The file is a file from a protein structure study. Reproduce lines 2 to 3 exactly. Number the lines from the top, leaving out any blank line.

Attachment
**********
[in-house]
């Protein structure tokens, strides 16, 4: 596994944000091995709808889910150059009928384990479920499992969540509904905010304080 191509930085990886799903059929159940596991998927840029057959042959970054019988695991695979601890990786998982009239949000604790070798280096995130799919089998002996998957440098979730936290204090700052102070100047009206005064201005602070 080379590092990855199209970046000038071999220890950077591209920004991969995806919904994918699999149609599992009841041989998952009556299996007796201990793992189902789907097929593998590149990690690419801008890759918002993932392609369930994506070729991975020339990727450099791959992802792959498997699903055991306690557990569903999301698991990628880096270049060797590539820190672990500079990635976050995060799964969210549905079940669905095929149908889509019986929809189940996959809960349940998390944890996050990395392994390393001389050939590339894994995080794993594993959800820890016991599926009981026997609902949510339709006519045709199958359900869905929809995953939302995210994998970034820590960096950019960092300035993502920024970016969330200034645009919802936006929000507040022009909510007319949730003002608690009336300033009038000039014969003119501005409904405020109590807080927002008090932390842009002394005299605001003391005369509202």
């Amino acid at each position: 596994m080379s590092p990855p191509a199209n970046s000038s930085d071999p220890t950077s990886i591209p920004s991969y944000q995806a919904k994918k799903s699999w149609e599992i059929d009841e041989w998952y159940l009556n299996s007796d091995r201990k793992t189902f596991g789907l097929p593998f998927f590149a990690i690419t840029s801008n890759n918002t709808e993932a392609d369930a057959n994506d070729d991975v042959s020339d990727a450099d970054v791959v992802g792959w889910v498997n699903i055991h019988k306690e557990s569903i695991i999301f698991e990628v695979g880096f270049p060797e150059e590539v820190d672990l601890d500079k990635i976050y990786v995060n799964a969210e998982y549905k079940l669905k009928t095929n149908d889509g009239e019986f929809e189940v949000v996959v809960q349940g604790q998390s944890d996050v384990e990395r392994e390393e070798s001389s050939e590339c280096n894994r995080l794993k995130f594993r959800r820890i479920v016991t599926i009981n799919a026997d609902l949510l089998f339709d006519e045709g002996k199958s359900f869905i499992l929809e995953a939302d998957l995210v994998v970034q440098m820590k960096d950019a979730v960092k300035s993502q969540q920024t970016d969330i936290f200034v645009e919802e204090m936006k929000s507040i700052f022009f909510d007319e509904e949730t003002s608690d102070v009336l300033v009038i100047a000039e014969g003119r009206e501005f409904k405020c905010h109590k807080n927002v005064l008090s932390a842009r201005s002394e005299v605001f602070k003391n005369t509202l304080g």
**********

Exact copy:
């Protein structure tokens, strides 16, 4: 596994944000091995709808889910150059009928384990479920499992969540509904905010304080 191509930085990886799903059929159940596991998927840029057959042959970054019988695991695979601890990786998982009239949000604790070798280096995130799919089998002996998957440098979730936290204090700052102070100047009206005064201005602070 080379590092990855199209970046000038071999220890950077591209920004991969995806919904994918699999149609599992009841041989998952009556299996007796201990793992189902789907097929593998590149990690690419801008890759918002993932392609369930994506070729991975020339990727450099791959992802792959498997699903055991306690557990569903999301698991990628880096270049060797590539820190672990500079990635976050995060799964969210549905079940669905095929149908889509019986929809189940996959809960349940998390944890996050990395392994390393001389050939590339894994995080794993594993959800820890016991599926009981026997609902949510339709006519045709199958359900869905929809995953939302995210994998970034820590960096950019960092300035993502920024970016969330200034645009919802936006929000507040022009909510007319949730003002608690009336300033009038000039014969003119501005409904405020109590807080927002008090932390842009002394005299605001003391005369509202």
């Amino acid at each position: 596994m080379s590092p990855p191509a199209n970046s000038s930085d071999p220890t950077s990886i591209p920004s991969y944000q995806a919904k994918k799903s699999w149609e599992i059929d009841e041989w998952y159940l009556n299996s007796d091995r201990k793992t189902f596991g789907l097929p593998f998927f590149a990690i690419t840029s801008n890759n918002t709808e993932a392609d369930a057959n994506d070729d991975v042959s020339d990727a450099d970054v791959v992802g792959w889910v498997n699903i055991h019988k306690e557990s569903i695991i999301f698991e990628v695979g880096f270049p060797e150059e590539v820190d672990l601890d500079k990635i976050y990786v995060n799964a969210e998982y549905k079940l669905k009928t095929n149908d889509g009239e019986f929809e189940v949000v996959v809960q349940g604790q998390s944890d996050v384990e990395r392994e390393e070798s001389s050939e590339c280096n894994r995080l794993k995130f594993r959800r820890i479920v016991t599926i009981n799919a026997d609902l949510l089998f339709d006519e045709g002996k199958s359900f869905i499992l929809e995953a939302d998957l995210v994998v970034q440098m820590k960096d950019a979730v960092k300035s993502q969540q920024t970016d969330i936290f200034v645009e919802e204090m936006k929000s507040i700052f022009f909510d007319e509904e949730t003002s608690d102070v009336l300033v009038i100047a000039e014969g003119r009206e501005f409904k405020c905010h109590k807080n927002v005064l008090s932390a842009r201005s002394e005299v605001f602070k003391n005369t509202l304080g």